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Ted Kravitz - the German GP from the pit lane

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F1 Mole | 12:24 UK time, Wednesday, 15 July 2009


Rubens Barrichello caused a bit of a storm when he blamed his team for messing up his race, but I've been through the race lap times and done the numbers on this, and the Brazilian has his good friend and countryman Felipe Massa to blame for missing out on second place.

Barrichello came out of his first stop behind Massa, whose soft tyres had gone. In the 10 laps Rubens was stuck there, he never bettered a one minute 37.2 seconds lap. His target time was a 1.34.7 - Barrichello was losing two and a half seconds per lap!

In total, 25 seconds were lost in the second stint. After his third stop, Rubens was 15 seconds behind Red Bull's Sebastian Vettel and 10 behind Massa. So even allowing for some time lost through tyre graining Barrichello would have finished second behind Webber, if only he'd been able to get past the Ferrari in those 10 laps.

Barrichello's outburst aside, the most startling message coming out of Brawn was their acknowledged fear of now potentially losing both championships.

Ross Brawn's statement that they now have to respond "or we'll throw the championship away" will have focused minds at the factory.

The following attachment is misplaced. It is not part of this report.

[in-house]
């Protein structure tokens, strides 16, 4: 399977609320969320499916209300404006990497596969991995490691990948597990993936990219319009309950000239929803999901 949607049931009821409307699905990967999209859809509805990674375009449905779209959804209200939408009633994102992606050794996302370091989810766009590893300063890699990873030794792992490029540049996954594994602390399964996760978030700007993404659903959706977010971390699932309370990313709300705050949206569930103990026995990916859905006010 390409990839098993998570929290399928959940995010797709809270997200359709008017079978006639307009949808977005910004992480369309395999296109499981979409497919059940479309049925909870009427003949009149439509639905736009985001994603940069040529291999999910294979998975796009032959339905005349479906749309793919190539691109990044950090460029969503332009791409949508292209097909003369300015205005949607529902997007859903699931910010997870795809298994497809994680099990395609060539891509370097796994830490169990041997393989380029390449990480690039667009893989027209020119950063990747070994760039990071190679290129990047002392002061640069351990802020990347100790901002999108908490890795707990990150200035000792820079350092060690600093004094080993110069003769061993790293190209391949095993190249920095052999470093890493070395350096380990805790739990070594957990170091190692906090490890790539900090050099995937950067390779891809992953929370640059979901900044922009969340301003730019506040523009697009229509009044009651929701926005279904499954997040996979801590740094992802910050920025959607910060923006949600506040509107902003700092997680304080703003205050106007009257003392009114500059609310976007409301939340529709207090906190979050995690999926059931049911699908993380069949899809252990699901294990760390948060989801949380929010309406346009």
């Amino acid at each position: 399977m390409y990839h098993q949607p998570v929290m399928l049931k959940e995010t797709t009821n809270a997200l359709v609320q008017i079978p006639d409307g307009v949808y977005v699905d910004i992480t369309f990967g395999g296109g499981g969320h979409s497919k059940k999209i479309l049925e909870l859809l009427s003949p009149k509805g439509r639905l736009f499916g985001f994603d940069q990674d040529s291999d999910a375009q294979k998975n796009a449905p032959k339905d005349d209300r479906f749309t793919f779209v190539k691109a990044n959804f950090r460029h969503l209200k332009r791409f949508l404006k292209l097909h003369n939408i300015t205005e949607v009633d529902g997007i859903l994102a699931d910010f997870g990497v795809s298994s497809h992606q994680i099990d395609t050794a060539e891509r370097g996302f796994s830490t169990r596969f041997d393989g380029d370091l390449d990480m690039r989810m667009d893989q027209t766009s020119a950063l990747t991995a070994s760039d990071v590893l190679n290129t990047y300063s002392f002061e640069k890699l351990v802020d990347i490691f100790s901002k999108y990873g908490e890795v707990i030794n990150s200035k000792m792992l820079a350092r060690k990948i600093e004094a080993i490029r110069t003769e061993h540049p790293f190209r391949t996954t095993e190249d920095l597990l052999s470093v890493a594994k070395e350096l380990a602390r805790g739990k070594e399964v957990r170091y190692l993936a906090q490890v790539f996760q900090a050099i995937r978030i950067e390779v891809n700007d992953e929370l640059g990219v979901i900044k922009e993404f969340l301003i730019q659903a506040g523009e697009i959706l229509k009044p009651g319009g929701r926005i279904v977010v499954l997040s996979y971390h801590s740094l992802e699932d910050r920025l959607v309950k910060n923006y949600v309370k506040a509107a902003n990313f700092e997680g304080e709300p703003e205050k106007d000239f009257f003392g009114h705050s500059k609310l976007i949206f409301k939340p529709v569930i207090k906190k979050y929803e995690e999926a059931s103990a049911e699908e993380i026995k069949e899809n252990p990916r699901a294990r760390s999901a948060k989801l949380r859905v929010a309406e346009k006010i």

The big question is: can they respond? One rival technical director I spoke to played down the potential effect of the recent departure of chief designer Jorg Zander - if he had been crucial to the team's future, my man said, Brawn would have made sure he stayed.

Apparently, the real talent behind the BGP 001 is a guy lower down the seniority ladder in the aerodynamic department. This chap has been identified by the other teams as one to keep an eye on, so I'm told, but you can be sure Ross Brawn will be protecting his assets.

So Brawn have good people and it would be foolish to write them off just yet. They started the year with the most developed car of them all, and they have a Mk III version of the double diffuser coming for Hungary, together with a new rear wing and new bodywork, so they should still be in the hunt.

How they respond now will in many ways define their future potential: Are the Brawn team a consistent championship contending team to be reckoned with going forward, or just a single-season one-off?

Red Bull

Red Bull might be dominating F1 since they introduced their upgrade package at the British Grand Prix, but their car has an interesting Achilles Heel. It seems to be a problem with the electronics shutting the car down when there is an impact from a bump or a kerb.

When Mark Webber's lap times fell off the pace once his lead in Germany was secure, it was because he had received an instruction from the team not to bang the car over the kerbs, thus minimising the risk of this problem recurring. Vettel received a similar instruction when in the lead at Silverstone.

We saw this in action in Friday practice: Vettel hit the bump in the braking zone for Turn One, and the engine cut out. When the car was recovered to the garage, the engineers focused attention on the connectors housed at the bottom of the right hand sidepod.

Mechanics took a photo of whatever part had gone wrong or become disconnected and sent it back to the factory to show people responsible what happened. It was a quick fix to sort it out and Vettel was able to rejoin the session.